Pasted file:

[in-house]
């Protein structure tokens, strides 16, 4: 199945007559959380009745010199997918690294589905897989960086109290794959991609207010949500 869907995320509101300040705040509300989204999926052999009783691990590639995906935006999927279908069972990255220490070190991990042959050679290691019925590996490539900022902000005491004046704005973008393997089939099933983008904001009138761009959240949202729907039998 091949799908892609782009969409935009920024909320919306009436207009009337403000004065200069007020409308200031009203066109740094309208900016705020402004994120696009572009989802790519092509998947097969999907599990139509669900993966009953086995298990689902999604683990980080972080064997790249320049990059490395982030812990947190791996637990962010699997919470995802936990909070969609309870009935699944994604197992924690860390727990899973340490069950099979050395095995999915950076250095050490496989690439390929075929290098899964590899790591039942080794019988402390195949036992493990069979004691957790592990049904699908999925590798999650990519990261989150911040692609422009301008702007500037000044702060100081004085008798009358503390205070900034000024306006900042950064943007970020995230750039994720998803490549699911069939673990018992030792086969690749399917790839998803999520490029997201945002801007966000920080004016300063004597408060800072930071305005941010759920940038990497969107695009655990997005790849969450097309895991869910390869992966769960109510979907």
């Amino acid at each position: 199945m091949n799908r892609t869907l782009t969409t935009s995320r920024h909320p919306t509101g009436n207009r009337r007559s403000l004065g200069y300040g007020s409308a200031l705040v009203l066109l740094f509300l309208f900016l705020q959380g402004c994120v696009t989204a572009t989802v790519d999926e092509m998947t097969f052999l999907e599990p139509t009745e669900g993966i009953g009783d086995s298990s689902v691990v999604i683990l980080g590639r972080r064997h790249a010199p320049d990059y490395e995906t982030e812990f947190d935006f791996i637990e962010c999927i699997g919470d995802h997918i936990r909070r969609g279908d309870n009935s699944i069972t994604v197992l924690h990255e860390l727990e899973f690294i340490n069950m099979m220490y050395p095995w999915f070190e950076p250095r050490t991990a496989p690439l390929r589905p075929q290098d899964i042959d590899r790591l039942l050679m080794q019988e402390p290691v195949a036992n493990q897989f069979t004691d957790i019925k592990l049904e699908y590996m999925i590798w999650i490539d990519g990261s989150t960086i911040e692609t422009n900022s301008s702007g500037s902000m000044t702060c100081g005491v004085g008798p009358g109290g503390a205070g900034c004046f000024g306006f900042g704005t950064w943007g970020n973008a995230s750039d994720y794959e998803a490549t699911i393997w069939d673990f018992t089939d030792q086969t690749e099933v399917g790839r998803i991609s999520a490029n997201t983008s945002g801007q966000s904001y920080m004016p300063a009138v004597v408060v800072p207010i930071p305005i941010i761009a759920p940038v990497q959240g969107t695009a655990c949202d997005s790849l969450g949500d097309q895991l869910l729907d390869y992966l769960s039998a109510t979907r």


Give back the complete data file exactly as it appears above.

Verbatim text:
[in-house]
């Protein structure tokens, strides 16, 4: 199945007559959380009745010199997918690294589905897989960086109290794959991609207010949500 869907995320509101300040705040509300989204999926052999009783691990590639995906935006999927279908069972990255220490070190991990042959050679290691019925590996490539900022902000005491004046704005973008393997089939099933983008904001009138761009959240949202729907039998 091949799908892609782009969409935009920024909320919306009436207009009337403000004065200069007020409308200031009203066109740094309208900016705020402004994120696009572009989802790519092509998947097969999907599990139509669900993966009953086995298990689902999604683990980080972080064997790249320049990059490395982030812990947190791996637990962010699997919470995802936990909070969609309870009935699944994604197992924690860390727990899973340490069950099979050395095995999915950076250095050490496989690439390929075929290098899964590899790591039942080794019988402390195949036992493990069979004691957790592990049904699908999925590798999650990519990261989150911040692609422009301008702007500037000044702060100081004085008798009358503390205070900034000024306006900042950064943007970020995230750039994720998803490549699911069939673990018992030792086969690749399917790839998803999520490029997201945002801007966000920080004016300063004597408060800072930071305005941010759920940038990497969107695009655990997005790849969450097309895991869910390869992966769960109510979907």
């Amino acid at each position: 199945m091949n799908r892609t869907l782009t969409t935009s995320r920024h909320p919306t509101g009436n207009r009337r007559s403000l004065g200069y300040g007020s409308a200031l705040v009203l066109l740094f509300l309208f900016l705020q959380g402004c994120v696009t989204a572009t989802v790519d999926e092509m998947t097969f052999l999907e599990p139509t009745e669900g993966i009953g009783d086995s298990s689902v691990v999604i683990l980080g590639r972080r064997h790249a010199p320049d990059y490395e995906t982030e812990f947190d935006f791996i637990e962010c999927i699997g919470d995802h997918i936990r909070r969609g279908d309870n009935s699944i069972t994604v197992l924690h990255e860390l727990e899973f690294i340490n069950m099979m220490y050395p095995w999915f070190e950076p250095r050490t991990a496989p690439l390929r589905p075929q290098d899964i042959d590899r790591l039942l050679m080794q019988e402390p290691v195949a036992n493990q897989f069979t004691d957790i019925k592990l049904e699908y590996m999925i590798w999650i490539d990519g990261s989150t960086i911040e692609t422009n900022s301008s702007g500037s902000m000044t702060c100081g005491v004085g008798p009358g109290g503390a205070g900034c004046f000024g306006f900042g704005t950064w943007g970020n973008a995230s750039d994720y794959e998803a490549t699911i393997w069939d673990f018992t089939d030792q086969t690749e099933v399917g790839r998803i991609s999520a490029n997201t983008s945002g801007q966000s904001y920080m004016p300063a009138v004597v408060v800072p207010i930071p305005i941010i761009a759920p940038v990497q959240g969107t695009a655990c949202d997005s790849l969450g949500d097309q895991l869910l729907d390869y992966l769960s039998a109510t979907r």